The University of Virginia is a public research university in Charlottesville, Virginia. The flagship university of Virginia, it is also a World Heritage site of the United States. It was founded in 1819 by Declaration of Independence author and former President Thomas Jefferson. UVA is known for its historic foundations, student-run honor code, and secret societies.

Career

Whitaker served as an associate professor at the women-only Agnes Scott College in Decatur, Georgia, from 1934-1936. In 1936 he began working as a geneticist for the USDA and remained in that role until he retired in 1973. While with the USDA he lived in La Jolla, California, and worked in the nearby Imperial Valley Experiment Station near Brawley, California. [1] [4] Whitaker specialized in amaryllis, cantaloupes and other Cucurbita , and lettuce in the search for disease resistance and better taste, and he investigated plant systematics. Whitaker died on November 29, 1993, in La Jolla. [1] [2]

Agnes Scott College womens liberal arts college in Decatur, Georgia

Agnes Scott College is a women's private liberal arts college in downtown Decatur, Georgia.

Decatur, Georgia City in Georgia, United States

Decatur is a city in, and the county seat of, DeKalb County, Georgia that is part of the Atlanta metropolitan area. With a population of 20,148 in the 2013 census, the municipality is sometimes assumed to be larger since multiple ZIP Codes in unincorporated DeKalb County bear the Decatur name. The city is served by three MARTA rail stations. The city is located approximately 5 miles northeast of downtown Atlanta and shares its western border with Atlanta.

Brawley, California City in California, United States

Brawley is a city in the Imperial Valley and within Imperial County, southern California, United States.

Accolades

Cucurbita fruits: Whitaker vastly increased knowledge of the genus. 2006-10-18Cucurbita pepo06.jpg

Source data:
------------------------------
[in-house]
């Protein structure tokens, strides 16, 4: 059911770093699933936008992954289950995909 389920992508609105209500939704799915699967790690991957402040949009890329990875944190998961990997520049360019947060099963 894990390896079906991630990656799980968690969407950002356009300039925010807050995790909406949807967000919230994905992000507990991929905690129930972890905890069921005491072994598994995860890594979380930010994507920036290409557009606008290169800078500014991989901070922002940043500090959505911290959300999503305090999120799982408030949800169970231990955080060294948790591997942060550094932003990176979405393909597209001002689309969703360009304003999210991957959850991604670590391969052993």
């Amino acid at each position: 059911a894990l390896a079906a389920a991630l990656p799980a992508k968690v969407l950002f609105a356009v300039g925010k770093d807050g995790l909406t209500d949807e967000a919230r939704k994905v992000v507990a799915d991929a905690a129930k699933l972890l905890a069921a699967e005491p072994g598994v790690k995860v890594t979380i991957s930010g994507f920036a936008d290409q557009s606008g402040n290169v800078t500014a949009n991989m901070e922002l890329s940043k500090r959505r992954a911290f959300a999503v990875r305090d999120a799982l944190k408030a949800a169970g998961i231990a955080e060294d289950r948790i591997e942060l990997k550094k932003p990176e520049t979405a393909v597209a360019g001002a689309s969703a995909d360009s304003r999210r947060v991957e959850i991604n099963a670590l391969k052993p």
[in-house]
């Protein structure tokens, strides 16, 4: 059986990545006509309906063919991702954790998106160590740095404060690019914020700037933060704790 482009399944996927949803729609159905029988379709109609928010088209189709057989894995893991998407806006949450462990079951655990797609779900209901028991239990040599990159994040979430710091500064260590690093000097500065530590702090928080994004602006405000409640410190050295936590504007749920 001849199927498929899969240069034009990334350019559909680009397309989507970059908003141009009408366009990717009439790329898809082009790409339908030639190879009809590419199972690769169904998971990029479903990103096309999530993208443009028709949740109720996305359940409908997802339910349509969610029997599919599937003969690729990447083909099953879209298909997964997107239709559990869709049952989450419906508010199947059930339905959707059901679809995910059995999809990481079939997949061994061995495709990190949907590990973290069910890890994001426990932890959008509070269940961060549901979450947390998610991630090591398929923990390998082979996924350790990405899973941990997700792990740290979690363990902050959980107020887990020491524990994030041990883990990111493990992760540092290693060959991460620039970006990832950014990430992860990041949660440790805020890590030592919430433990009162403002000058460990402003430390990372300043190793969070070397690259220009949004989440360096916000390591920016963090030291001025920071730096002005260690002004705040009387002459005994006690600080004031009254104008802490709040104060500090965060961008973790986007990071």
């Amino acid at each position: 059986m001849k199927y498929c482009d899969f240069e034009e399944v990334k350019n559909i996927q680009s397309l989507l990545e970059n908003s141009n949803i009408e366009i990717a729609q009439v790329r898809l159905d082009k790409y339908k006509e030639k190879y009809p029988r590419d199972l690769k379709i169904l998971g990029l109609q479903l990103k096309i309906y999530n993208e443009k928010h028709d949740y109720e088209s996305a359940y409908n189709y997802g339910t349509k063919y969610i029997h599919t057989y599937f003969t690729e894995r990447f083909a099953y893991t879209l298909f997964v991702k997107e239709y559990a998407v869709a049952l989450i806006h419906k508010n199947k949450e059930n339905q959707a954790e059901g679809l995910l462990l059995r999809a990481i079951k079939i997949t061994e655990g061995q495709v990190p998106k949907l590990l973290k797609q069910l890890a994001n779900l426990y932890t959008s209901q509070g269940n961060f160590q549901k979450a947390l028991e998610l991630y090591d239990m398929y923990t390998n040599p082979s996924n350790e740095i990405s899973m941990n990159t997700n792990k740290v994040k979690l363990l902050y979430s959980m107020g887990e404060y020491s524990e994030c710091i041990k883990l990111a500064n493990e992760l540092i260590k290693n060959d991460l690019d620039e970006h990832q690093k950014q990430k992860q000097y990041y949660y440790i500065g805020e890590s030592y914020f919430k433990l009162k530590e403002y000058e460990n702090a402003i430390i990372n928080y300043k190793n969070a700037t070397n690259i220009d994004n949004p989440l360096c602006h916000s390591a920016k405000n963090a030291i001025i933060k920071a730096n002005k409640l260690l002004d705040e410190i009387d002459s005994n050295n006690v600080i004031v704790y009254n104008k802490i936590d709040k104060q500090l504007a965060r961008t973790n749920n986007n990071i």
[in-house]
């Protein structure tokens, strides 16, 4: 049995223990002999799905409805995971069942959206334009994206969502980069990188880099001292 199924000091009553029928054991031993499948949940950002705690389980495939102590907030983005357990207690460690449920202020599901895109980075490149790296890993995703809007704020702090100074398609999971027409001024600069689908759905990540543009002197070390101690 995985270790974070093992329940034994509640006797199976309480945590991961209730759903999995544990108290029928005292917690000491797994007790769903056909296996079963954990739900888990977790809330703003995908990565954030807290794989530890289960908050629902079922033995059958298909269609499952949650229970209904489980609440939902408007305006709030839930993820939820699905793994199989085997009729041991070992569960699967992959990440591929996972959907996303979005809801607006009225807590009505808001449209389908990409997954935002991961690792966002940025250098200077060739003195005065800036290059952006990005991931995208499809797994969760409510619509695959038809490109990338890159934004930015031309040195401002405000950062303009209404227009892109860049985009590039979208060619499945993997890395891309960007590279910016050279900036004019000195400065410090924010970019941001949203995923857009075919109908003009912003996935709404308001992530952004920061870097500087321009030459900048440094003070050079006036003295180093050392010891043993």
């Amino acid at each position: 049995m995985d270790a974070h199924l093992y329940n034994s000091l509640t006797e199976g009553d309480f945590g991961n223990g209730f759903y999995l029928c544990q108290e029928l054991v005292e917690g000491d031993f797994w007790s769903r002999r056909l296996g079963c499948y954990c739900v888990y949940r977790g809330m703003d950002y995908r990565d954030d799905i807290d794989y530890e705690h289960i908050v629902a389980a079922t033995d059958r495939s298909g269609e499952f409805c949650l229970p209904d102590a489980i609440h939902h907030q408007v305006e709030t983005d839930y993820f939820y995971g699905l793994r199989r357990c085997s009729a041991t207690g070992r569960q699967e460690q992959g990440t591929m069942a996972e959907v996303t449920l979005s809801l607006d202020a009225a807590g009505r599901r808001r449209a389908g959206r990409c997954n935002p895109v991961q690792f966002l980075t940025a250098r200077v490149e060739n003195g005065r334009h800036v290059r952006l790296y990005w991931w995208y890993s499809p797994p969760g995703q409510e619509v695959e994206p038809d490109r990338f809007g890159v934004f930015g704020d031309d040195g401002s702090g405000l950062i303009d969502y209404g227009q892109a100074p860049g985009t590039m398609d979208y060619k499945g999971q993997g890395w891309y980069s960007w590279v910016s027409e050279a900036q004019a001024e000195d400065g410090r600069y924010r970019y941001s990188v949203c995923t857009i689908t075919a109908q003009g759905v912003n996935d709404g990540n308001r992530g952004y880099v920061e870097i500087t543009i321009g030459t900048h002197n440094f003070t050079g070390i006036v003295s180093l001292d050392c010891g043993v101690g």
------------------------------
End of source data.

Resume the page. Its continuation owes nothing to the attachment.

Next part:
Cucurbita fruits: Whitaker vastly increased knowledge of the genus.

L.C. Merrick and R.W. Robinson, both academics in biological sciences, stated that Whitaker did more to advance knowledge of cucurbits than any other single person, and dedicated the germplasm section of the conference "Cucurbitaceae '98" to him. He was also the recipient of two Guggenheim Fellowships. [2] [5] Volume 3 of Horticultural Reviews (1981) is dedicated to Whitaker. [3] Personally unassuming, on several occasions he is known to have not mentioned himself when discussing a discovery he had made. [3]

Cucurbitaceae family of plants

The Cucurbitaceae, also called cucurbits and the gourd family, are a plant family consisting of about 965 species in around 95 genera, the most important of which are:

Germplasm

Germplasm are living genetic resources such as seeds or tissues that are maintained for the purpose of animal and plant breeding, preservation, and other research uses. These resources may take the form of seed collections stored in seed banks, trees growing in nurseries, animal breeding lines maintained in animal breeding programs or gene banks, etc. Germplasm collections can range from collections of wild species to elite, domesticated breeding lines that have undergone extensive human selection. Germplasm collection is important for the maintenance of biological diversity and food security.

Guggenheim Fellowships are grants that have been awarded annually since 1925 by the John Simon Guggenheim Memorial Foundation to those "who have demonstrated exceptional capacity for productive scholarship or exceptional creative ability in the arts". The roll of Fellows includes numerous Nobel Laureates, Pulitzer, and other prize winners.